Amid investor and NGO concerns about greenwash potential from offsets, Terry Slavin untangles the slew of intersecting new initiatives to bring credibility to corporate pledges to protect biodiversity, including the Science Based Targets Network and Taskforce for Nature-related Financial Disclosures
There are few issues that divide opinion in the climate community more than carbon offsetting. A strong feature in the fast-growing mountain of corporate net-zero targets, there are fears that “net-zero washing” by companies that offset emissions rather than transform their business models will tar those investing in credible nature-based solutions with the same muddy green brush.
In July, environmental NGOs the Natural Resources Defense Council and Stand.earth accused Procter & Gamble of “the ultimate greenwash”, sayings its plan to be climate-neutral by 2030 depends on offsetting 30m tonnes of CO2 emissions through conservation projects in the Philippines, Brazil and California, “while continuing to use climate-critical boreal forest fibre for its throwaway tissue”.
In October, the world’s largest asset manager, BlackRock, backed a shareholder resolution calling on Procter & Gamble to report publicly on deforestation risk in its sourcing of tissue paper and palm oil. BlackRock said P&G's reporting should be aligned with Sustainability Accounting Standards Board (SASB) standards and the Task Force on Climate-related Financial Disclosures (TCFD).
In its annual progress report this month, CDP gave P&G Bs for its work on climate and water risk, but an F on forests for failing to heed investors' requests to disclose to CDP. A P&G spokesman told The Ethical Corporation that it was engaging with the shareholders who backed the resolution and would "issue a report assessing how we can further increase the scale, pace and rigor of our efforts on responsible forestry ... by mid-2021." P&G also said it plans to participate in CDP's forests survey in 2021.
It’s in everyone’s interest to distinguish between genuine actors and those that are not doing the hard work of first reducing their own emissions
“Offsets are at the heart of credibility of net-zero commitments,” says Nigel Topping, the UNFCCC high level climate champion who, with Chile’s Gonzalo Muñoz, has been charged with bringing the voice of non-state actors – regions and cities, private sector and NGOs – to the table at the COP26 negotiations in Glasgow next year.
“I know there’s a lot of scepticism among civil society actors that net-zero goals are greenwashing” if they include plans for offsetting, Topping says. “It’s in everyone’s interest to distinguish between … genuine actors and those that are not doing the hard work” of first reducing their own emissions in line with science.
Mark Carney, the UN special envoy for climate finance, told the Financial Times recently that “there are issues with verification, and greenwashing potentially” in the existing offsets market. But the market, currently worth $300m, needs to scale up to $50-100bn a year if we are to keep the world within a safe limit of 1.5C of warming by 2050, with McKinsey estimating that carbon sequestration and removal will have to account for at least 2 gigatons (GT) of the 23GT cut in annual emissions that will be required by 2030.
The IPCC’s Special Report on Climate Change and Land, which was published last year, also highlighted the need for nature-based climate solutions, saying up to 13% of the accumulation of greenhouse gases in the atmosphere is due to deforestation and land use change.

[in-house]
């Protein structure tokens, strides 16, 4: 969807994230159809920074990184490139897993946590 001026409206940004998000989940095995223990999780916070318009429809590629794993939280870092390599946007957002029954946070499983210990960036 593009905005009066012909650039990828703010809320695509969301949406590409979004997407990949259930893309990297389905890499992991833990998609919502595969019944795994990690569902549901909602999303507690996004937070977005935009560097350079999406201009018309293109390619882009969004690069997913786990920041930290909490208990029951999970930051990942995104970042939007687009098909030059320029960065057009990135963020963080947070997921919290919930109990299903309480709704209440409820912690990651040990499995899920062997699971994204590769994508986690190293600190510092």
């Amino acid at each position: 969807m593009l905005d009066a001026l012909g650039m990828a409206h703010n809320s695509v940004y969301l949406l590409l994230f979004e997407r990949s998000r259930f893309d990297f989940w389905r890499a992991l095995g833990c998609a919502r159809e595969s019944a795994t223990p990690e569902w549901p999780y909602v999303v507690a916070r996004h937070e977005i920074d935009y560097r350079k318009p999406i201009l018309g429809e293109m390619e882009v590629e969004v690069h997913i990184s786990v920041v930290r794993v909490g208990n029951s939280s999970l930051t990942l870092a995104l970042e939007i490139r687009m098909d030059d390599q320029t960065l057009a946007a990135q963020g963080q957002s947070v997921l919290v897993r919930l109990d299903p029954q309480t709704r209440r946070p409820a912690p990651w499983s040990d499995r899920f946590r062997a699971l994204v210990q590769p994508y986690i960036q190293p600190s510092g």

In September, Carney together with Standard Chartered CEO Bill Winters, established the Taskforce on Scaling Voluntary Carbon Markets, with the goal of establishing a credible and global offset market. A blueprint for a pilot trading scheme is expected to be published ahead of COP26.
The fact that P&G has a validated 2C-aligned science-based target, despite charges of lack of transparency on deforestation risk, points to what Dexter Galvin, global director for corporations and supply chains at CDP, describes as a “yawning gap”. Up until now, the Science Based Targets Initiative has been solely focused on decarbonisation, and hasn’t permitted companies to balance out their own emissions with CO2 reductions from nature-based solutions like tree-planting.
It is an undeniable priority that ambitious action must be taken to eliminate deforestation and to halt nature loss
But such balancing of the carbon ledger will be permitted – and even encouraged – for the residual emissions of companies that have already cut their emissions in line with science, under a new global standard for corporate net-zero targets, which is also due to be launched at COP26 next year.
The SBTi’s Foundations for science-based net-zero consultation paper, released in October, said: “It is an undeniable priority that ambitious action must be taken to eliminate deforestation and to halt nature loss. In addition, protecting, restoring and enhancing ecosystems can improve our ability to withdraw carbon from the atmosphere.”
A raft of companies, including PepsiCo, Kellogg’s, Danone, General Mills, L’Oréal, Nestlé, Unilever, Firmenich and Walmart, have already announced targets to protect and regenerate nature, beyond commitments to end deforestation, as part of their climate commitments. Nestlé, which this month pledged to spend €3bn on cutting its CO2 emissions in the next five years, has earmarked SF1.2bn (€930m) to source half its ingredients through regenerative agriculture by 2030.
Earlier this year, a new organisation called the Science Based Targets Network (SBTN) was born, to expand on the SBTi’s work on CO2 emissions, and come up with scientifically rigorous guidance for companies and cities that will allow them to “operate within the limits of Earth’s systems".
SBTN is backed by all the partners in SBTi – WWF, CDP, World Resources Institute and We Mean Business – and another 35 organisations, including WBCSD, IUCN, the Nature Conservancy, the World Benchmarking Alliance and World Economic Forum.